As you may have already understood, it is illegal to intentionally sell a car for which you have not yet paid off the entire loan. So, if you want to sell a vehicle on finance, you first need to make sure that all the payments are made. However, selling a financed car does not have to end in jail for you at all. Below, we will look at a few cases of selling a car on credit and the consequences of such decisions.
In the case of a hire purchase, you cannot sell the car until the loan is repaid because the lender is the vehicle’s legal owner until the last payment is made.
The only way to sell such a car is to repay the loan early. To do this, you need to agree with the lender on the amount of early repayment and pay it in one payment – and then the loan will be considered repaid.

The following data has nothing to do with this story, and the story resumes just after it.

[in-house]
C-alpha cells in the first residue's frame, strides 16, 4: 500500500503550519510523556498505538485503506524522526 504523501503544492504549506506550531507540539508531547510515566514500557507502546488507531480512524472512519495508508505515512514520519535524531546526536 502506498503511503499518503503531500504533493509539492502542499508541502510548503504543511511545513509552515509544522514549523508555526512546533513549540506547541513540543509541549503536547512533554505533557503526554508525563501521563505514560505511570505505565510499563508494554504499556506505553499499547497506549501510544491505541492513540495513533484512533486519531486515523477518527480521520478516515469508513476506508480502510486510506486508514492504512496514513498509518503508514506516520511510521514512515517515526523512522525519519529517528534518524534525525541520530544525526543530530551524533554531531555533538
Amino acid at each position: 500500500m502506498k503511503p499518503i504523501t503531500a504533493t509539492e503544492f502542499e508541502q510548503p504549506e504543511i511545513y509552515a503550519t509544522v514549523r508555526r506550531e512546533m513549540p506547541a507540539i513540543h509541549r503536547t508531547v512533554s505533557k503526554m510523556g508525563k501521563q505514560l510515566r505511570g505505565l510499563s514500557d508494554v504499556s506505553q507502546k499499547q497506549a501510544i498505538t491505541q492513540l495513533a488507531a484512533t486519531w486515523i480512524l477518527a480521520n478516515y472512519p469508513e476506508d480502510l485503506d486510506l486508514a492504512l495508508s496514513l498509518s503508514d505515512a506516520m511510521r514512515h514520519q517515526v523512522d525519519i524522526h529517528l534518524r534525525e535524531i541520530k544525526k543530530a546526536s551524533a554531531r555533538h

You can also return the car to the lender – but only if you have paid less than half of the total amount specified in the contract. If you paid more than half of it, including all the interest and surcharges, you can’t take the car back.
There is another nuance. Your contract may have a ‘voluntary cancellation’ clause. Under this clause, you usually do not have to pay any interest. However, what you will definitely have to pay is an early termination fee. The percentage of the fee may also vary depending on your circumstances.
In the case of a personal contract purchase, you also have no right to sell the car until the contract is paid off in full – you are not the car’s legal owner to sell it.